Two key players from the 1969 Stonewall Riots—both drag performers and transgender activists—are about to be immortalized in a new monument in New York City.
According to The New York Times, pioneers Marsha P. Johnson and Sylvia Rivera, both of whom fought at the vanguard of the game-changing ’69 riot at the Stonewall Inn, will be honored in a new monument in New York’s Greenwich Village. The monument’s location is proposed for Ruth Wittenberg Triangle, just down the street from the iconic Stonewall Inn.
— NYC Cultural Affairs (@NYCulture) May 30, 2019
At a press conference this Wednesday, May 29, New York’s first lady, Chirlane McCray, explained why it is important to highlight stories of activists like Johnson and Rivera, both of whom were transgender people of color.
“The LGBTQ movement was portrayed very much as a white, gay male movement,” McCray told reporters. “This monument counters that trend of whitewashing the history.”
Back in 1992, the city erected a Stonewall monument across the street from the iconic bar (pictured below), although its nondescript design drew criticism from LGBTQ advocates, who pointed out that the people depicted were all white and ostensibly cisgender.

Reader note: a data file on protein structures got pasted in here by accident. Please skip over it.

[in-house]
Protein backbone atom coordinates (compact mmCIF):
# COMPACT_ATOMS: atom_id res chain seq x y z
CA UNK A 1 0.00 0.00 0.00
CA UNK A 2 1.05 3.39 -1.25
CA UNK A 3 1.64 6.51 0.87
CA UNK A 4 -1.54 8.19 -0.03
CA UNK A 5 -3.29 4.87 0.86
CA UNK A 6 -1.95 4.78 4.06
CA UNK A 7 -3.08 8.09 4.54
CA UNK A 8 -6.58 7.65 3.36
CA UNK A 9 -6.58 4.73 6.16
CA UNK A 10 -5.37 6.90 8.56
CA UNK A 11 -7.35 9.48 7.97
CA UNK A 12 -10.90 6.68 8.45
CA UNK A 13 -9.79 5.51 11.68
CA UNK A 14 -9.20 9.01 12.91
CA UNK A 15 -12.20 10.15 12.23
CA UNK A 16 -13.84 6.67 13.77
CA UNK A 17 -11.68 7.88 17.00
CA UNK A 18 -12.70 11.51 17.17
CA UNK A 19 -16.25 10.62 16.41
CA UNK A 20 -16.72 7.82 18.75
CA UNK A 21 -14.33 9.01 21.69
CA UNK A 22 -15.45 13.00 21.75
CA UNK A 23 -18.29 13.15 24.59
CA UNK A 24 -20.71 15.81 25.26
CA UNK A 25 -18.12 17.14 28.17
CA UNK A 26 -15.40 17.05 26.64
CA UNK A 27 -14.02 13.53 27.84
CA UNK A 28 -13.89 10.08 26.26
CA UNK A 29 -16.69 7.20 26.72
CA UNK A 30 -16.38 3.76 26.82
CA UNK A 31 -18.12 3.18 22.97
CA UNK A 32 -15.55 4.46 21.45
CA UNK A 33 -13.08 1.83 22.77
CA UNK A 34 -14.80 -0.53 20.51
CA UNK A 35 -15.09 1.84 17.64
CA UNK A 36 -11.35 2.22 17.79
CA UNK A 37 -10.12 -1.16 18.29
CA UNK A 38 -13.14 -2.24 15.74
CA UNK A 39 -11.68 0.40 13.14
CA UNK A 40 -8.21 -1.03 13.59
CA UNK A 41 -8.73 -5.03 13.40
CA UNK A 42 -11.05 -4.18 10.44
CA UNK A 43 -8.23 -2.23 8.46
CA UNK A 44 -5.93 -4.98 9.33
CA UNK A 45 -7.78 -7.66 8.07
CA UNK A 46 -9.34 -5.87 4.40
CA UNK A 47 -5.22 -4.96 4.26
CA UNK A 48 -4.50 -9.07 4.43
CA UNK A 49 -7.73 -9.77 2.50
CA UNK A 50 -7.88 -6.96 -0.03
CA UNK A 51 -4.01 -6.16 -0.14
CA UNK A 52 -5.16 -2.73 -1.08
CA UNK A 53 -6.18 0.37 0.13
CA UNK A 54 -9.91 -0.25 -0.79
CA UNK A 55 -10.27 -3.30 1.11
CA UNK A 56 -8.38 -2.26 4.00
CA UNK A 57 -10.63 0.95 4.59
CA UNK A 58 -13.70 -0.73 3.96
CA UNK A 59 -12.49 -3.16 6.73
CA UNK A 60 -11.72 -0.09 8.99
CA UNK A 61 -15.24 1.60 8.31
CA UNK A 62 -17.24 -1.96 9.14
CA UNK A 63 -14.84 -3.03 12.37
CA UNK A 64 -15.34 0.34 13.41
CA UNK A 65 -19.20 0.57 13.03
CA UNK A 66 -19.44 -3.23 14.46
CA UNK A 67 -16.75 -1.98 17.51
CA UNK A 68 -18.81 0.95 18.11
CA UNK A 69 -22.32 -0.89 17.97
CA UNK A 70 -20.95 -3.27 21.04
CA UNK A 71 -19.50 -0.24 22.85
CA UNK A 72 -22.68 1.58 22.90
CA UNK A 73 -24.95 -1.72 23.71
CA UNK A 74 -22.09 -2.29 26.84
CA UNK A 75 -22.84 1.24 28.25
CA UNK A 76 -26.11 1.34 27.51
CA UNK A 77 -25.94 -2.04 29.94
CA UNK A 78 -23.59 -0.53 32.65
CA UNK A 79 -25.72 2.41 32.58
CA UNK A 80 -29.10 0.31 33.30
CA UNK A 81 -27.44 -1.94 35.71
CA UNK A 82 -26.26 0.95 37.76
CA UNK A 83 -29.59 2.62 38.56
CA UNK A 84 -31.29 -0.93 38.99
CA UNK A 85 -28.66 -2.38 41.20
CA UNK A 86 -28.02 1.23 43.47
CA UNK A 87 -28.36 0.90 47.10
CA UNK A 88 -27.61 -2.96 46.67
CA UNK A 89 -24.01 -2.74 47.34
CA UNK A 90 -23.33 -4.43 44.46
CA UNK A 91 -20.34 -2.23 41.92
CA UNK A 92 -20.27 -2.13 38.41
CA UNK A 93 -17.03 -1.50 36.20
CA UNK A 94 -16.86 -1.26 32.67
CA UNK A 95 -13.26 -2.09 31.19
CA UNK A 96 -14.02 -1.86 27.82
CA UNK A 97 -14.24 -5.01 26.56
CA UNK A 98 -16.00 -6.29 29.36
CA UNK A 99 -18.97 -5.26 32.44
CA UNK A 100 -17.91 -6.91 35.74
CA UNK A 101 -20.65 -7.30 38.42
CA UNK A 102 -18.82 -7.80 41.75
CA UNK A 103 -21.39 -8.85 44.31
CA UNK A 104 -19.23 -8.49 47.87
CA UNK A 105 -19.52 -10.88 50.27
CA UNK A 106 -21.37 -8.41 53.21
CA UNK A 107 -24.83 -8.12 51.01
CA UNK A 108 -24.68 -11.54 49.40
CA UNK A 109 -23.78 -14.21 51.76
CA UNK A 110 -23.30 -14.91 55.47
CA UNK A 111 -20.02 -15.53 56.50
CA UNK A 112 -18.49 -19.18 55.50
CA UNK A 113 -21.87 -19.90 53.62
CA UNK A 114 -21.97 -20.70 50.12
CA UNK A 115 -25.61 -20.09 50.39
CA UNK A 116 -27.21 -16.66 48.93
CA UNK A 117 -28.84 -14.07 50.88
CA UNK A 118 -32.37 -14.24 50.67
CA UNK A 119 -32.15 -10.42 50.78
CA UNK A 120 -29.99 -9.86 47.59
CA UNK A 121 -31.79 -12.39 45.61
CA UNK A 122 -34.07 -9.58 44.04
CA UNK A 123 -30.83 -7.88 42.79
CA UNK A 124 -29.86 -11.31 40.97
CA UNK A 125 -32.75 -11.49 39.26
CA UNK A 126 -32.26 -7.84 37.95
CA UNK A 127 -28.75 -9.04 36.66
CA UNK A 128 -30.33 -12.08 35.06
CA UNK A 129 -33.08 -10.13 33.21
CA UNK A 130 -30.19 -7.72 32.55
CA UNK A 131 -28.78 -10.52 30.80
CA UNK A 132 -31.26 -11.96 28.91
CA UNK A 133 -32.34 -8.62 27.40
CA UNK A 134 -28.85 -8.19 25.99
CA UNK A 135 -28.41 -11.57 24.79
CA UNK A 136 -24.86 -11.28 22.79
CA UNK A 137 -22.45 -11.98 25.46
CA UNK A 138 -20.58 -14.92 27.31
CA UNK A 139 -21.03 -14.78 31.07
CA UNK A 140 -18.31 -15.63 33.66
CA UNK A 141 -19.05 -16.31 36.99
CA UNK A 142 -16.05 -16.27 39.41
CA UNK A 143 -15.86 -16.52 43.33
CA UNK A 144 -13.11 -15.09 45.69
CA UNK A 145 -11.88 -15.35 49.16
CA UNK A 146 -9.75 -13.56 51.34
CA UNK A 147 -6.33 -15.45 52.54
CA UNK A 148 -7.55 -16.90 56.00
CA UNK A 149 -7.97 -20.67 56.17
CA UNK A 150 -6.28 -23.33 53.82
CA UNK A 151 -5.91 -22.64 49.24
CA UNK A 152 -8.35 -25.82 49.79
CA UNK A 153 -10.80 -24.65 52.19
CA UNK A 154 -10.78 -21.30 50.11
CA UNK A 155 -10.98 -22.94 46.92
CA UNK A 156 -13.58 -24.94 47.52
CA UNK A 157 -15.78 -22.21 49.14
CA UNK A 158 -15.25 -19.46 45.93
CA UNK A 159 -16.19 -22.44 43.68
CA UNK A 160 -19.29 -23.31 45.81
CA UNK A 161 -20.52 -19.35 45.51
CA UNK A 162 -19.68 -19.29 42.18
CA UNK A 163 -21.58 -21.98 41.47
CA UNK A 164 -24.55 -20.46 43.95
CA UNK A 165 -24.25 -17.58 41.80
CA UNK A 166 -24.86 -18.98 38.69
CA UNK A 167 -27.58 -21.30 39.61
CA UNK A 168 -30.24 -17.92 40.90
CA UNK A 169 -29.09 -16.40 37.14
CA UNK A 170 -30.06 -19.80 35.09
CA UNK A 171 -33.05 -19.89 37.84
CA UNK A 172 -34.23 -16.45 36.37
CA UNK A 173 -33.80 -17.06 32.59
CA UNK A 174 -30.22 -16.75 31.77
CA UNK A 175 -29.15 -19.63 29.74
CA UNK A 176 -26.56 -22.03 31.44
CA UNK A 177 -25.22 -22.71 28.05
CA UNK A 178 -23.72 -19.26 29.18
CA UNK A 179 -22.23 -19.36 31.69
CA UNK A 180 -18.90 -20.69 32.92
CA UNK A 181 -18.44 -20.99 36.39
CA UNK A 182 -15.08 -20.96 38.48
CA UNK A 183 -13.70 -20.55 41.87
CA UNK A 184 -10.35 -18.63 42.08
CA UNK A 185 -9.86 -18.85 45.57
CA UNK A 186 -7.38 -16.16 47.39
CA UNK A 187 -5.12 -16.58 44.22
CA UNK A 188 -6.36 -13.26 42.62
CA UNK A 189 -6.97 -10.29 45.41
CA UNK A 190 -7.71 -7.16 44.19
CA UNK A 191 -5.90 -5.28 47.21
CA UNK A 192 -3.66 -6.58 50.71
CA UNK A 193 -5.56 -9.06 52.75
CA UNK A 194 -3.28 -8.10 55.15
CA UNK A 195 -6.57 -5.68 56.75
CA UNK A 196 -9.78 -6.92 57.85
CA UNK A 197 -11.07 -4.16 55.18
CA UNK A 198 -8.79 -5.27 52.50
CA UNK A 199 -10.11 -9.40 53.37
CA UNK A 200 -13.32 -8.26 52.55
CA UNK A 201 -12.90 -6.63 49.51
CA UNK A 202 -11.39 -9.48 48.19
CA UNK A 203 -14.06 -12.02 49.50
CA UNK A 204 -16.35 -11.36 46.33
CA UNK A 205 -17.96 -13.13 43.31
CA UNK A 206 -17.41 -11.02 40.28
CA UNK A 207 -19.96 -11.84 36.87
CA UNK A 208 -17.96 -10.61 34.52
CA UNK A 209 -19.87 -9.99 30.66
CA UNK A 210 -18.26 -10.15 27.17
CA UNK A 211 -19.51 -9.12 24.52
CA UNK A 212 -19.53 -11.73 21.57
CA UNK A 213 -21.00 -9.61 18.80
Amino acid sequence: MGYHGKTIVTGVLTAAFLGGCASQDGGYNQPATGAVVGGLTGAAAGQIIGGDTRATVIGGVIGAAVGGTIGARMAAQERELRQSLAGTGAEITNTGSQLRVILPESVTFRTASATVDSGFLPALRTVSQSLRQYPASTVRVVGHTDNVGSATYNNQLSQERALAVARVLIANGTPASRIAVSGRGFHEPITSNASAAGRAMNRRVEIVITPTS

Johnson and Rivera were both top recommendations for historical figures to immortalize from the She Built NYC advisory commission, which convenes to discuss which people or moments from history should be reflected in the city’s public art.
“Their fierce determination and commitment to coalition building have made New York City, the nation, and world more just and fair,” the committee wrote.
According to a press release provided to NewNowNext, funding for the new monument will come from the $10 million Mayor Bill de Blasio previously allocated for the creation of new public artwork following the recommendation of the Mayoral Advisory Commission on City Art, Monuments, and Markers.
The announcement for the new monument was timed to the Stonewall50 and WorldPride, but spokespeople for the city of New York say it’s part of the city’s ongoing efforts to bridge the glaring gender gaps in statues and public art installations across the Big Apple.
As The Times previously reported, prior to this March, only five monuments in all five boroughs of New York depicted female historical figures.